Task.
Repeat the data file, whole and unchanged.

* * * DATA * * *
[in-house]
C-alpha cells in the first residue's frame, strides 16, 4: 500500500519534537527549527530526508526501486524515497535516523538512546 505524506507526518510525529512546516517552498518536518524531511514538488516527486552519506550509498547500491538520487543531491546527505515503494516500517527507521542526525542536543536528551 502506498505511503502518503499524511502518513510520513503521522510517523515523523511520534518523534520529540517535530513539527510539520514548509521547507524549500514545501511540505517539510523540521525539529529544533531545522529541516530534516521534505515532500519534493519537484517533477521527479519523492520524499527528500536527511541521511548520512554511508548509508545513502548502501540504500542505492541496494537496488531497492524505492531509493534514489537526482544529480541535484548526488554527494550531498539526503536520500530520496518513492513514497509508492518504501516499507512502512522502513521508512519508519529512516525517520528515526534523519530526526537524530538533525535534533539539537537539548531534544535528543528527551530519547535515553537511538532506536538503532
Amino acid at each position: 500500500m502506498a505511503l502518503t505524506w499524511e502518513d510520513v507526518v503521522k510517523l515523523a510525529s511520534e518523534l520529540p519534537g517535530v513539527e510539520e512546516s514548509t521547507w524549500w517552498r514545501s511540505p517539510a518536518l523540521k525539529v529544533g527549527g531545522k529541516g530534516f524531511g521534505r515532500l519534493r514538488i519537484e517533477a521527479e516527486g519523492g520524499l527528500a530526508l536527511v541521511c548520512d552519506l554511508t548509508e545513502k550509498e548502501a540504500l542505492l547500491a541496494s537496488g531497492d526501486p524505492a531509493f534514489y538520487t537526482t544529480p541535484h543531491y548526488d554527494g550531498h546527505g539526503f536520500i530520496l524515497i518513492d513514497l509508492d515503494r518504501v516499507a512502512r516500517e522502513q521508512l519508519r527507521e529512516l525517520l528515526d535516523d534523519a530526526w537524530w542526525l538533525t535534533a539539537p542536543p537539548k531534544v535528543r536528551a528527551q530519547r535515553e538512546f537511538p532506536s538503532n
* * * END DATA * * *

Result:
[in-house]
C-alpha cells in the first residue's frame, strides 16, 4: 500500500519534537527549527530526508526501486524515497535516523538512546 505524506507526518510525529512546516517552498518536518524531511514538488516527486552519506550509498547500491538520487543531491546527505515503494516500517527507521542526525542536543536528551 502506498505511503502518503499524511502518513510520513503521522510517523515523523511520534518523534520529540517535530513539527510539520514548509521547507524549500514545501511540505517539510523540521525539529529544533531545522529541516530534516521534505515532500519534493519537484517533477521527479519523492520524499527528500536527511541521511548520512554511508548509508545513502548502501540504500542505492541496494537496488531497492524505492531509493534514489537526482544529480541535484548526488554527494550531498539526503536520500530520496518513492513514497509508492518504501516499507512502512522502513521508512519508519529512516525517520528515526534523519530526526537524530538533525535534533539539537537539548531534544535528543528527551530519547535515553537511538532506536538503532
Amino acid at each position: 500500500m502506498a505511503l502518503t505524506w499524511e502518513d510520513v507526518v503521522k510517523l515523523a510525529s511520534e518523534l520529540p519534537g517535530v513539527e510539520e512546516s514548509t521547507w524549500w517552498r514545501s511540505p517539510a518536518l523540521k525539529v529544533g527549527g531545522k529541516g530534516f524531511g521534505r515532500l519534493r514538488i519537484e517533477a521527479e516527486g519523492g520524499l527528500a530526508l536527511v541521511c548520512d552519506l554511508t548509508e545513502k550509498e548502501a540504500l542505492l547500491a541496494s537496488g531497492d526501486p524505492a531509493f534514489y538520487t537526482t544529480p541535484h543531491y548526488d554527494g550531498h546527505g539526503f536520500i530520496l524515497i518513492d513514497l509508492d515503494r518504501v516499507a512502512r516500517e522502513q521508512l519508519r527507521e529512516l525517520l528515526d535516523d534523519a530526526w537524530w542526525l538533525t535534533a539539537p542536543p537539548k531534544v535528543r536528551a528527551q530519547r535515553e538512546f537511538p532506536s538503532n